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Roger Schmidt

Roger Schmidt

Professor of English

Office: LA 271



PhD, English (1989), University of Washington

MA, English (1985), University of Washington

BA, English (1980), University of Washington

My primary specialty is Eighteenth-century British literature. I enjoy the poetry of Pope, Johnson’s Rambler essays and Boswell’s Life of Johnson, Hogarth’s prints, eighteenth-century typography, the history of manners, and the history of medicine. Beyond the eighteenth century, I enjoy literature in translation, particularly Japanese and Russian; the study of writing technologies, especially calligraphy, letterpress, and the history of the book; and film studies, with an emphasis on film history.

My interest in the study of writing technologies has led to studying eighteenth-century books at the Library of Congress in Washington, D.C. as part of Rare Book School; to a residence at Chawton House Library in England as a Research Fellow where I lived in the Old Stables and taught  myself to “forge” Jane Austen’s handwriting; to teaching students to write with dip-pens and quills; to developing the VisCom Experimental Print Lab in collaboration with Paula Jull from the Department of Communication, Media and Persuasion where students can work with traditional hand-crank letterpresses; to being a founding board member of the Pinyon Jay Press;  and to establishing at Oboler Library the Samuel Johnson and his Circle collection of rare books and prints housed in Special Collections. Each semester I have my students, from first-year to graduates, work with this collection, particularly the rare prints. Among these prints are William Hogarth’s Marriage a la Mode (1745), a current focus of my research into the history of medicine.

In addition to developing the Samuel Johnson and his Circle Rare Book Collection, I helped create the interdisciplinary Film Studies Minor that is housed in the Department of English and Philosophy. My main interest is in film history, particularly film noir. I am excited at the forthcoming development and expansion of this program.

I am delighted to work with graduate students on eighteenth-century topics. That said, I have directed a wide range of Master Theses, Doctoral Papers, and PhD Dissertations, over such authors as Shakespeare, Sterne, Austen, Emily Bronte, Hawthorne, Chopin, H.H. Brackenridge and Philip Freneau, and the Japanese writer, Koda Rohan; on subjects such as the Ballets Russes’ 1912 production of Daphnis and Chloe, Humanist Pedagogy, the rhetoric of medical case studies, and using eighteenth-century poetry in first-year composition classes; I have also directed MA creative theses in poetry, short fiction, creative non-fiction (memoir), and a graphic novel.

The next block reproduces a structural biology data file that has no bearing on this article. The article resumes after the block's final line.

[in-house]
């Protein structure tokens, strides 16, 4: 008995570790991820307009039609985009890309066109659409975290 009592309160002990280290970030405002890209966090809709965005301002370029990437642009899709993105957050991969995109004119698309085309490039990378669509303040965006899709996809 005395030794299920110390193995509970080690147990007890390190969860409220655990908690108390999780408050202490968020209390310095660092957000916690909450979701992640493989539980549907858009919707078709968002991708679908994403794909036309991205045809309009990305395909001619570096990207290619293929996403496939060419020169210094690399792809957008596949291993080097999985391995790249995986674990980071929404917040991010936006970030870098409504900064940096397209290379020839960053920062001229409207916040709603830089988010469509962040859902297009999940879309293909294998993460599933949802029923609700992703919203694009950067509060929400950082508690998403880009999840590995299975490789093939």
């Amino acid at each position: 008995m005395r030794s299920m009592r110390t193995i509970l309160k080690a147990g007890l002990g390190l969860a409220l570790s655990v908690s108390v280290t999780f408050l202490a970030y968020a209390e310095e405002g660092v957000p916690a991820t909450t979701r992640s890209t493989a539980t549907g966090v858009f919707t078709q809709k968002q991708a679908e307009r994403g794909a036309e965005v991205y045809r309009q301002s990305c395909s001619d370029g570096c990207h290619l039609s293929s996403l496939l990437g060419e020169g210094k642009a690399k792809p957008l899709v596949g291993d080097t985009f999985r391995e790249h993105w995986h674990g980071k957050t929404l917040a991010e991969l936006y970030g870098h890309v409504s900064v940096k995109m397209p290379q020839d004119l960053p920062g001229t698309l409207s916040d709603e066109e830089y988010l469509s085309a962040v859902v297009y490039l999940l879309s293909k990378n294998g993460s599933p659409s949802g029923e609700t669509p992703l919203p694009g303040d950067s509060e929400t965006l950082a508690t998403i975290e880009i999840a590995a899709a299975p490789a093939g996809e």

Rare Book School (University of Virginia): The Eighteenth-Century Book, Library of Congress, Washington D.C., July 2017

“To What Shall I Compare this Life?” An essay listed in “Notable Essays and Literary Nonfiction of 2014,” Best American Essays 2015. Editor Robert Atwan

Chawton House Library Fellow, in conjunction with University of Southampton, UK, 2013

Idaho Humanities Council Grant, 2012

American Society of Eighteenth-century Studies 2011 Innovative Course Design Award

Distinguished Teacher, ISU, 2011

Master Teacher, ISU, 1995

Selected Publications

“Wasted Days and Wasted Nights: Sleeping and Waking in the Eighteenth-Century” In Lifestyle and Medicine in the Enlightenment. Routledge. (August 2020)

“To What Shall I Compare This Life,” (essay) Raritan (Spring 2014) 95-106.

“A Literary History of Teeth,” Raritan (Winter 2010) 23-42.

Water & Mountain: Two Tales by Koda Rohan; translated by Tsutomu Naga and Roger Schmidt Rendezvous (Vol. 40, No. 1) 2009.

“Thirteen Ways of Looking at a Blackboard.” Raritan (Winter 2006, Vol. XXV, No. 3) 47-69.

“Kant’s Last Cup.” Chapbook. Pocatello, ID: Blue Scarab Press, 2006.

“A Trip to Maldon,” in Pilgrims and Natives. Rendezvous (Fall 2005, Vol. 38, No. 2) 59-62.

“Caffeine and the Coming of the Enlightenment,” Raritan (Spring 2003, Vol. XXIII, No. 1) 129-149.

The Manufacture of Glass: Essays. Rendezvous (Spring 2001, Vol. 35, No. 2)

Courses Taught

6631: Seminar in Teaching Writing

6627: Seminar in Major Literary Figure (Jane Austen, Samuel Johnson)

4499/5599: History of Writing Technologies; Calligraphy

4491: Senior Seminar (Forging Jane Austen)

4477/5577: Shakespeare in Performance

4472/5572: Proseminar in Major Literary Figure (Samuel Johnson, Jane Austen, Chekhov and Tolstoy; Arthur Conan Doyle)

4465/5565: Eighteenth-Century Literature

4456/5556: Comparative Literature: Russian Literature; Japanese Literature

3324: Genre Studies in Non-Fiction

3305: Art of Film II (Film Noir; The Films of Alfred Hitchcock)

2267/2268: British Literature I & II

2257/2258: World Literature I & II

1126: Art of Film I

1115: Major Themes in Literature: Russian Literature

All levels of Composition